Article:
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16 Ways Millennials are #Winning the Food Game (Part 2 of 4)

December 19, 2012

Hello again and thanks for joining [NL] as we continue our countdown of 16 reasons why Millennials are #winning the nutrition game. Monday we talked about the importance of watching how this generation eats and yesterday we gave the first 4 reasons. Millennials are cost conscious, supplement savvy, convenience controlled and eating for a thrill.

Today we’re dishing out reasons 12 through 9. Bon Appetit!

12. Digital Divas

As I write this, I have a secondary laptop open to check my work calendar; my IPhone just updated the latest version of MyFitnessPal and two friends have G-chatted me to see how my week is going. To some, this may seem like too much going on. But to Millennials, multi-tasking technology is like second nature.

One way in which Millennials are different than other food consumers is using technology/media to influence purchasing decisions. For example, SymphonyIRI (an analytical and consulting group) found millennials are 262% more likely than the average shopper to be influenced by smartphone apps, 247% more likely to be influenced by blogs or social networking sites, and 216% more likely to be influenced by in-store touch screen displays.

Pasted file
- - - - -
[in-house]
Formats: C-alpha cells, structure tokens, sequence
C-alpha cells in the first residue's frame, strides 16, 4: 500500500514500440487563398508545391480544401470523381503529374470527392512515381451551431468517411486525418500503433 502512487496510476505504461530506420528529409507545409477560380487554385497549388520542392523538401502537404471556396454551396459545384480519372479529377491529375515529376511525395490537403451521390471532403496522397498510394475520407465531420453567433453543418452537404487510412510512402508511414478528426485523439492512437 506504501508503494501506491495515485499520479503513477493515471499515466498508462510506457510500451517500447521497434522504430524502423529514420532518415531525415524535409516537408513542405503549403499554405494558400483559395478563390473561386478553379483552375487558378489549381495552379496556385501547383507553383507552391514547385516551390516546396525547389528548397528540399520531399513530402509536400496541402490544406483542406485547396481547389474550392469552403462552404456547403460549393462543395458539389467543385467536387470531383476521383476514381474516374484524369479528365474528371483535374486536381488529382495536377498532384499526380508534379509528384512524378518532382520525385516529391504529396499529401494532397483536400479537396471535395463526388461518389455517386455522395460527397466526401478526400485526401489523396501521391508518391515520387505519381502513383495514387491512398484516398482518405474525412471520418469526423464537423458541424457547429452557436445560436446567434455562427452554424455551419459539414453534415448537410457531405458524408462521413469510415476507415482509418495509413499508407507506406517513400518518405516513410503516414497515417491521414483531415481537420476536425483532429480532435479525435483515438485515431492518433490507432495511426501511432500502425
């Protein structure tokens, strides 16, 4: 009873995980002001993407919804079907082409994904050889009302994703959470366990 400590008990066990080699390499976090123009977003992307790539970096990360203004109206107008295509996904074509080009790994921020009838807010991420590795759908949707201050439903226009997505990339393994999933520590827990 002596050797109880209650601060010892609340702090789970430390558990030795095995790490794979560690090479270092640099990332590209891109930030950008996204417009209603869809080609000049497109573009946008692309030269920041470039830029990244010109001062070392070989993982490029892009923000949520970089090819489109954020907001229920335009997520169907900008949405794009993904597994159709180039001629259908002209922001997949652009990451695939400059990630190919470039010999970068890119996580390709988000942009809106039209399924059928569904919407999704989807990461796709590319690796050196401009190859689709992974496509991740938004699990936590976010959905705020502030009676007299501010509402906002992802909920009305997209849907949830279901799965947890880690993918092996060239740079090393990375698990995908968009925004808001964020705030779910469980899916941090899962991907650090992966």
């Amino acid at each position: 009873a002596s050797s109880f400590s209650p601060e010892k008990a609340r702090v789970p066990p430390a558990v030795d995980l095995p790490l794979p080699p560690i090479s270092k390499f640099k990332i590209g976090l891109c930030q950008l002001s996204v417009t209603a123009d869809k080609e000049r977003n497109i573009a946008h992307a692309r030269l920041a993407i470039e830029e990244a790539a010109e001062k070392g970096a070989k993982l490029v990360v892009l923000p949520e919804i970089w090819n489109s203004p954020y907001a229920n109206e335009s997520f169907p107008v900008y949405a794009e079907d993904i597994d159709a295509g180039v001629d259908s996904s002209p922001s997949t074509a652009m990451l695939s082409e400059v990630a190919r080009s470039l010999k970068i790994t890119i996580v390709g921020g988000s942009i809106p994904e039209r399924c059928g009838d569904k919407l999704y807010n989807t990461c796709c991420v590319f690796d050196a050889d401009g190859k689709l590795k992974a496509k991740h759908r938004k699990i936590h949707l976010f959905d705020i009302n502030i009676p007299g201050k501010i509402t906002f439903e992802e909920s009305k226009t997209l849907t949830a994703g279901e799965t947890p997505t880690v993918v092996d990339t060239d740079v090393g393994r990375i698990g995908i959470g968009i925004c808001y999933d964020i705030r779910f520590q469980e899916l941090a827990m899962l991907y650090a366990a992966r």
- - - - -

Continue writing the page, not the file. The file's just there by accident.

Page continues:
Laptop work

One article calls Millennials “the first inherently digital generation.’  Millennials just don’t know a world without the internet or smart phones. ‘Millennials are the first generation raised on the internet and the last to remember life ‘unplugged’”. Because of this, Millennials are looking to social media and technology to keep us informed and on track when it comes to nutrition.

Nutritional Impact: Being plugged in has its advantages. Search for the nearest restaurant in the yellow pages? No, no, no. There is an app for that. And that app will tell you the walking distance, provide reviews, show menu selection, and include nutritional facts, to boot! Once a meal is finished, it’s a matter of seconds and a few finger taps to learn how many calories we’ve consumed and how many more miles we need to walk to burn them off. Millennials are leading the way when it comes to utilizing technology to meet our nutritional and health needs.

11. Expert Evangelists

Technology is one way that Millennials are staying ahead of the curve in health in nutrition, but they take it a step further by seeking out the right advice via technology outlets.

Registered dietitians are known as the nation’s ‘nutrition experts’. According to the American Job Center Network, the projected growth for dietitians between 2010 and 2020 is faster than average at 20-28%, and we are just one group of experts being sought out more than ever by Millennials for our nutrition know-how.